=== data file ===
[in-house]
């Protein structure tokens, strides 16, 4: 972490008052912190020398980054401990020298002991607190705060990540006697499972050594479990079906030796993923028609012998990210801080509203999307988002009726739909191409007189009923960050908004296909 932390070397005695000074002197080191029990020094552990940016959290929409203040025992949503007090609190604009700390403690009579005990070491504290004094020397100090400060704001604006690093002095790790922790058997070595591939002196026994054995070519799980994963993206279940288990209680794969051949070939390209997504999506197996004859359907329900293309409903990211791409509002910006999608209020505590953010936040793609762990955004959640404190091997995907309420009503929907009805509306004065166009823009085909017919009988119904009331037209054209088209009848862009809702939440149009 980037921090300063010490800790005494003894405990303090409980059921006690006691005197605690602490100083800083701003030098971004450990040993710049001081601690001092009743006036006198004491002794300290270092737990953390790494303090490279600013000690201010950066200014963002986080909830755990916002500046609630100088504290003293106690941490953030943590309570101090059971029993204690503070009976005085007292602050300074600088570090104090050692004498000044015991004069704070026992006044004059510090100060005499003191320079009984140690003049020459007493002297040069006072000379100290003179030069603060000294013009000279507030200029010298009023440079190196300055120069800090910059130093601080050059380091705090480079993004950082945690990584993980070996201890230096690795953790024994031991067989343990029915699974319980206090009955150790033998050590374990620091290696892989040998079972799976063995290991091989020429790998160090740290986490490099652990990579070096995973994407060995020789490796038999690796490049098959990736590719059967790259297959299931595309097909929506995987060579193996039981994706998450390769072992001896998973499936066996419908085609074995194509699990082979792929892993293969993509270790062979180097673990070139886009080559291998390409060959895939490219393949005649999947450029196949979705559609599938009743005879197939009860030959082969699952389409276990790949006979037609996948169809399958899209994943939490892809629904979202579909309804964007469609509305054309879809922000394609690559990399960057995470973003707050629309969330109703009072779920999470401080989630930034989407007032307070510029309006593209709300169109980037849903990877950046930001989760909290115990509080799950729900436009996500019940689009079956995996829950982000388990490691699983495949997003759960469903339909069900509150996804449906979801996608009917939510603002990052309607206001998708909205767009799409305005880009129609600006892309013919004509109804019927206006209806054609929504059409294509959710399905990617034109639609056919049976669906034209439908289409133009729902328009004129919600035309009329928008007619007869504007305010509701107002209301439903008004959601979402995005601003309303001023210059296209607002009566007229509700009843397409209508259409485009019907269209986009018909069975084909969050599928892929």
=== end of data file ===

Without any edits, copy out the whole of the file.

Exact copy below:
[in-house]
């Protein structure tokens, strides 16, 4: 972490008052912190020398980054401990020298002991607190705060990540006697499972050594479990079906030796993923028609012998990210801080509203999307988002009726739909191409007189009923960050908004296909 932390070397005695000074002197080191029990020094552990940016959290929409203040025992949503007090609190604009700390403690009579005990070491504290004094020397100090400060704001604006690093002095790790922790058997070595591939002196026994054995070519799980994963993206279940288990209680794969051949070939390209997504999506197996004859359907329900293309409903990211791409509002910006999608209020505590953010936040793609762990955004959640404190091997995907309420009503929907009805509306004065166009823009085909017919009988119904009331037209054209088209009848862009809702939440149009 980037921090300063010490800790005494003894405990303090409980059921006690006691005197605690602490100083800083701003030098971004450990040993710049001081601690001092009743006036006198004491002794300290270092737990953390790494303090490279600013000690201010950066200014963002986080909830755990916002500046609630100088504290003293106690941490953030943590309570101090059971029993204690503070009976005085007292602050300074600088570090104090050692004498000044015991004069704070026992006044004059510090100060005499003191320079009984140690003049020459007493002297040069006072000379100290003179030069603060000294013009000279507030200029010298009023440079190196300055120069800090910059130093601080050059380091705090480079993004950082945690990584993980070996201890230096690795953790024994031991067989343990029915699974319980206090009955150790033998050590374990620091290696892989040998079972799976063995290991091989020429790998160090740290986490490099652990990579070096995973994407060995020789490796038999690796490049098959990736590719059967790259297959299931595309097909929506995987060579193996039981994706998450390769072992001896998973499936066996419908085609074995194509699990082979792929892993293969993509270790062979180097673990070139886009080559291998390409060959895939490219393949005649999947450029196949979705559609599938009743005879197939009860030959082969699952389409276990790949006979037609996948169809399958899209994943939490892809629904979202579909309804964007469609509305054309879809922000394609690559990399960057995470973003707050629309969330109703009072779920999470401080989630930034989407007032307070510029309006593209709300169109980037849903990877950046930001989760909290115990509080799950729900436009996500019940689009079956995996829950982000388990490691699983495949997003759960469903339909069900509150996804449906979801996608009917939510603002990052309607206001998708909205767009799409305005880009129609600006892309013919004509109804019927206006209806054609929504059409294509959710399905990617034109639609056919049976669906034209439908289409133009729902328009004129919600035309009329928008007619007869504007305010509701107002209301439903008004959601979402995005601003309303001023210059296209607002009566007229509700009843397409209508259409485009019907269209986009018909069975084909969050599928892929």